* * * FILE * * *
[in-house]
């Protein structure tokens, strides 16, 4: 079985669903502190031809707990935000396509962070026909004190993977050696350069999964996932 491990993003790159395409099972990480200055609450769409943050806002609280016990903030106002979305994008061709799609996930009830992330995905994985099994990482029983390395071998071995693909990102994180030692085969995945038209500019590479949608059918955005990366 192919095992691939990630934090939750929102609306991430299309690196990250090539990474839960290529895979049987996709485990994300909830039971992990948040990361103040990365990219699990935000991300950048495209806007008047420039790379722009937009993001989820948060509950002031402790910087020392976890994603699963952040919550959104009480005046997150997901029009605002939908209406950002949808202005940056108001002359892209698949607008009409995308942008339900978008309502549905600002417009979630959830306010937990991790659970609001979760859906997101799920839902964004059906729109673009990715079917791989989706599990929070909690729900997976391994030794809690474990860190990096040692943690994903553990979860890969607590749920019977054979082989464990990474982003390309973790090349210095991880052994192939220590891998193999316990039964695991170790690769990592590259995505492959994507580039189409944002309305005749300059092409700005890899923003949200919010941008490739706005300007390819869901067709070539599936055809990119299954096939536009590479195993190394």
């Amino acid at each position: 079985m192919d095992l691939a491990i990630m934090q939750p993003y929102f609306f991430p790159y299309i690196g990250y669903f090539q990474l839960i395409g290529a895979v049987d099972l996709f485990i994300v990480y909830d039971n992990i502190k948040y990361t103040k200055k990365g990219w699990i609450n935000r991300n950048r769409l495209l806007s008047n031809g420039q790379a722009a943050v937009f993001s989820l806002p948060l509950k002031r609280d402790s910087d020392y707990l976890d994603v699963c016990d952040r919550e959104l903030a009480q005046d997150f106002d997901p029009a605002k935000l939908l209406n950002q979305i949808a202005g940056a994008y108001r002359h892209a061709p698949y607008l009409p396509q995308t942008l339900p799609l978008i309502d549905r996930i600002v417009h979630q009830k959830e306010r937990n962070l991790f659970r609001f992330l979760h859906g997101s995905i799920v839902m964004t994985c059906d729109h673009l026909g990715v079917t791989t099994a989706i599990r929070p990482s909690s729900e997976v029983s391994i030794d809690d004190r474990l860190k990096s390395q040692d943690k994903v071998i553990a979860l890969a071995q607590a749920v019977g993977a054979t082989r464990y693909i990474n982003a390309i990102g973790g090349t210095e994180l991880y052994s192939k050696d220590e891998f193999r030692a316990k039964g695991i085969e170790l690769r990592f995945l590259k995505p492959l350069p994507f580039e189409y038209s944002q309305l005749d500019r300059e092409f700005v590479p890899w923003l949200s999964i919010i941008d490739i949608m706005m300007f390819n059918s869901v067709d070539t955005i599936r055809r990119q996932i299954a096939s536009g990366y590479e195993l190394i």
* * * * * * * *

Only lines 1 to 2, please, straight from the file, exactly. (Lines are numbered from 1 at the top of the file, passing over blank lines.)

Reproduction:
[in-house]
């Protein structure tokens, strides 16, 4: 079985669903502190031809707990935000396509962070026909004190993977050696350069999964996932 491990993003790159395409099972990480200055609450769409943050806002609280016990903030106002979305994008061709799609996930009830992330995905994985099994990482029983390395071998071995693909990102994180030692085969995945038209500019590479949608059918955005990366 192919095992691939990630934090939750929102609306991430299309690196990250090539990474839960290529895979049987996709485990994300909830039971992990948040990361103040990365990219699990935000991300950048495209806007008047420039790379722009937009993001989820948060509950002031402790910087020392976890994603699963952040919550959104009480005046997150997901029009605002939908209406950002949808202005940056108001002359892209698949607008009409995308942008339900978008309502549905600002417009979630959830306010937990991790659970609001979760859906997101799920839902964004059906729109673009990715079917791989989706599990929070909690729900997976391994030794809690474990860190990096040692943690994903553990979860890969607590749920019977054979082989464990990474982003390309973790090349210095991880052994192939220590891998193999316990039964695991170790690769990592590259995505492959994507580039189409944002309305005749300059092409700005890899923003949200919010941008490739706005300007390819869901067709070539599936055809990119299954096939536009590479195993190394």